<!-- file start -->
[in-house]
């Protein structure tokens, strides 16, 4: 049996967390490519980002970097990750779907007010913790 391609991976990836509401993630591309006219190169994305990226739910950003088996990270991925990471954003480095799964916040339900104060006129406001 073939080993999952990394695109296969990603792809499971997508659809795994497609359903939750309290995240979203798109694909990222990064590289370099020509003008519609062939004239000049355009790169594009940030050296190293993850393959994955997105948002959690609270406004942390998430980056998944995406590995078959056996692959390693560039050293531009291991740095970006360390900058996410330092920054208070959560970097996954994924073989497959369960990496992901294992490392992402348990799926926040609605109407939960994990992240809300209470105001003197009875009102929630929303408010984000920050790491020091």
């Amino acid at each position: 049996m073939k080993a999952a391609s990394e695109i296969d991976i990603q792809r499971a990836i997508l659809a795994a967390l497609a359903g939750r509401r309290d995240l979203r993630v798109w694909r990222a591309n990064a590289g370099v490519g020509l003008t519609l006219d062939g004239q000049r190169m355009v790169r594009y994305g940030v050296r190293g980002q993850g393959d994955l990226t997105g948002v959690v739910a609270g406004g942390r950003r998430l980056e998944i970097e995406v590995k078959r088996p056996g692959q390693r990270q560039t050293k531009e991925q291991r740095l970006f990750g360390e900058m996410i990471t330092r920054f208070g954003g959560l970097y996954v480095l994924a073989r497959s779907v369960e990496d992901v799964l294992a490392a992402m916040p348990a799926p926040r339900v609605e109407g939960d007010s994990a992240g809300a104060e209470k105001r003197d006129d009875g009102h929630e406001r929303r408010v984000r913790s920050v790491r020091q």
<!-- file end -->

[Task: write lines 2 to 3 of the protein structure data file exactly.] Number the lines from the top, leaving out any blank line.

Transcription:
């Protein structure tokens, strides 16, 4: 049996967390490519980002970097990750779907007010913790 391609991976990836509401993630591309006219190169994305990226739910950003088996990270991925990471954003480095799964916040339900104060006129406001 073939080993999952990394695109296969990603792809499971997508659809795994497609359903939750309290995240979203798109694909990222990064590289370099020509003008519609062939004239000049355009790169594009940030050296190293993850393959994955997105948002959690609270406004942390998430980056998944995406590995078959056996692959390693560039050293531009291991740095970006360390900058996410330092920054208070959560970097996954994924073989497959369960990496992901294992490392992402348990799926926040609605109407939960994990992240809300209470105001003197009875009102929630929303408010984000920050790491020091």
């Amino acid at each position: 049996m073939k080993a999952a391609s990394e695109i296969d991976i990603q792809r499971a990836i997508l659809a795994a967390l497609a359903g939750r509401r309290d995240l979203r993630v798109w694909r990222a591309n990064a590289g370099v490519g020509l003008t519609l006219d062939g004239q000049r190169m355009v790169r594009y994305g940030v050296r190293g980002q993850g393959d994955l990226t997105g948002v959690v739910a609270g406004g942390r950003r998430l980056e998944i970097e995406v590995k078959r088996p056996g692959q390693r990270q560039t050293k531009e991925q291991r740095l970006f990750g360390e900058m996410i990471t330092r920054f208070g954003g959560l970097y996954v480095l994924a073989r497959s779907v369960e990496d992901v799964l294992a490392a992402m916040p348990a799926p926040r339900v609605e109407g939960d007010s994990a992240g809300a104060e209470k105001r003197d006129d009875g009102h929630e406001r929303r408010v984000r913790s920050v790491r020091q």